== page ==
Kitzur Shulhan Arukh

The writings of Solomon Ganzfried.

Print this page Print this page

Reprinted with permission of The Continuum International Publishing Group from The Encyclopedia of Judaism, edited by Jacob Neusner, Alan Avery-Peck, and William Scott Green.

In the nineteenth century, rabbinic authorities sought to simplify and explain in layman's terms the laws of the Shulhan Arukh, the extensive code of halakhah written by Joseph Caro. Rabbi Abraham Danzig wrote one such work called the Hayei Adam. Solomon Ganzfried's subsequent work made the Shulhan Arukh even more accessible to the average Jew of the time.

Rabbi Danzig's Hayei Adam proved too taxing for many, and its subject matter did not embrace the totality of subjects discussed in Caro's Shulhan Arukh. Its rules suited Poland and Germany but omitted the legal traditions of Hungarian Jews. Solomon Ganzfried (1804-1886), prolific as a commentator of Talmud and author of many works, accordingly produced the Kitzur Shulhan Arukh (Abridged Code of Jewish Law, 1864). Omitting the detail and halakhic rationales for each law, he offered a concise decision in rather simplified legal language. For the final 36 years of his life, Ganzfried served in Ungavar as its chief Rabbinic judge. He died in 1886.

Ganzfried's writings include Keset Sofer (Ofter, 1835), which pertains to the laws of writing Torah scrolls and the Book of Esther. It also includes comments by Moses Sofer of Pressburg, a revered leader of Hungarian Jewry, known as the Hatam Sofer, as well as approbation by him. Ganzfried saw fourteen editions of Keset Sofer through the press in his lifetime. In a later edition he included an addendum entitled Lishkat HaSofer, concerning the letters of the Torah.

He also penned a commentary to the prayer book Derekh HaHayim of Rabbi Ya'acov of Lissa (Vienna, 1838); Pnei Shlomo (Zolklev, 1846), a commentary on many tractates in the Babylonian Talmud; Torat Zevah (Levov, 1848), concerning the laws of ritual slaughter; Lehem  V'Simlah (Levov, 1861), on the laws of menstruation and the construction of ritual baths; and Ohalei Shem (Ungavar, 1878), discussing names of men and women (plus an addendum, Shem Yosef). His debates with students of the leading decisor of the time, Saul Nathanson, were recorded in his Milhemet Hovah (Werber, Jerusalem, 1882). Other works included Mikhseh LeOhel, Edut BeShoshanin, Ofel VeBohen, and Shem Shlomo (Varol, 1908), on diverse topics from the Babylonian Talmud.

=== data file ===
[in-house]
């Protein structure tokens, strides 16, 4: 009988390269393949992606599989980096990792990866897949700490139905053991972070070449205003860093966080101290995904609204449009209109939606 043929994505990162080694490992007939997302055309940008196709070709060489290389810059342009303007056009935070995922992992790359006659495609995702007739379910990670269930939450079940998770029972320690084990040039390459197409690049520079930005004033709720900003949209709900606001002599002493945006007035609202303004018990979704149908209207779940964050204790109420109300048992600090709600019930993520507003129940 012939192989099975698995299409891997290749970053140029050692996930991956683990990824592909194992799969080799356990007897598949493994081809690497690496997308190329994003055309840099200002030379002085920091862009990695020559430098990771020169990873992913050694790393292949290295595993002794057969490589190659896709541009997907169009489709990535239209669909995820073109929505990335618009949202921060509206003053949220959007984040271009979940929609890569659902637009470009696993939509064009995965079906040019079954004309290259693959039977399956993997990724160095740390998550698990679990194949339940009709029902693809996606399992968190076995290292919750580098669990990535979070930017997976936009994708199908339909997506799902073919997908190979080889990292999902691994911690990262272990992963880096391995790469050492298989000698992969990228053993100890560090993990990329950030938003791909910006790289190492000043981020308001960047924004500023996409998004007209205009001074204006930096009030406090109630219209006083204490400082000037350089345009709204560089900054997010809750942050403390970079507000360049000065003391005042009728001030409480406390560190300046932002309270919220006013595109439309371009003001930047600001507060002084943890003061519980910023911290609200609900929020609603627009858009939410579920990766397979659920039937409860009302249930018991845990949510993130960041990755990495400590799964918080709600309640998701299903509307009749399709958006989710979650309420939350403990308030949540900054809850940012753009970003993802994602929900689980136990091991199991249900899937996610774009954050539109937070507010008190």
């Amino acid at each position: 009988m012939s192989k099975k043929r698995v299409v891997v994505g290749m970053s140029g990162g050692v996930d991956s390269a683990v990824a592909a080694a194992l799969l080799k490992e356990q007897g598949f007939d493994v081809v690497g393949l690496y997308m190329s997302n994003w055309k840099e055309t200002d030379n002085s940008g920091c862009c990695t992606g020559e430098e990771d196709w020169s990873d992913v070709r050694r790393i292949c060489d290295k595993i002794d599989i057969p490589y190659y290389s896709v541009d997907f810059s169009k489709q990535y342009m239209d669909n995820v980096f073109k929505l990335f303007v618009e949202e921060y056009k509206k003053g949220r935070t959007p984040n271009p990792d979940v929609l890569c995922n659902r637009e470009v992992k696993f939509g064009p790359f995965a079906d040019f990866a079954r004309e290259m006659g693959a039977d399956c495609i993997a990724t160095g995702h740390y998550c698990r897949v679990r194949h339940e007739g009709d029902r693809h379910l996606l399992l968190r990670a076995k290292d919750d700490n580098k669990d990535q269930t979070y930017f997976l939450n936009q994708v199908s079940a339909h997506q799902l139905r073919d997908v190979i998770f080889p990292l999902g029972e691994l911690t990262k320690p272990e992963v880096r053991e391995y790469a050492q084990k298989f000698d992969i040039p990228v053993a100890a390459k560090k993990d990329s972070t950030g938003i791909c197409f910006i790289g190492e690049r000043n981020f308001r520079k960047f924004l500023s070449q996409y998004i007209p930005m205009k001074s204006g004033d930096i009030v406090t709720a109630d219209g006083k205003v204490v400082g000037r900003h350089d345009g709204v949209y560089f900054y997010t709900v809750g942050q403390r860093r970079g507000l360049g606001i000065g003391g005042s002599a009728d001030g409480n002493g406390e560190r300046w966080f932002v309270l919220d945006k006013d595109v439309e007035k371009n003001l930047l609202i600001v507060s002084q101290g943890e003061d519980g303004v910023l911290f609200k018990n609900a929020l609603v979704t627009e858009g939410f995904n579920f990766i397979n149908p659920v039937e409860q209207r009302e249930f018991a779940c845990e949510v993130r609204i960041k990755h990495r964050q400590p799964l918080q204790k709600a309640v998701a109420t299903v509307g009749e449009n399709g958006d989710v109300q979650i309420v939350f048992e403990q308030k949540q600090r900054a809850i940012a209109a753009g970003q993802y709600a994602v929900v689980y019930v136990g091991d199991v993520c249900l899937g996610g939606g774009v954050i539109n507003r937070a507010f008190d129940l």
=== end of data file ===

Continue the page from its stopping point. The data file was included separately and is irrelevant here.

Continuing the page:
A Reference for Everyone

But Ganzfried's best-known work remains the Kitzur Shulhan Arukh, which has been translated into many languages, including several times into English. Although there is no introduction, the author summarized his goal in a few short sentences. His goal in this handy digest of the Shulhan Arukh: Orah Hayim, Yoreh De'ah, Even Ha'ezer, and Hoshen Mishpat was to offer a reference work that everyone could consult as the need arose. It also served as a book of instruction to introduce students to the subject matter of Jewish law.

Did you like this article?  MyJewishLearning is a not-for-profit organization.

Please consider making a donation today.

Simcha Fishbane is an Associate Professor of Judaic Studies at Touro College.

Herbert Basser

Herbert Basser is a Professor of Religious Studies at Queens University.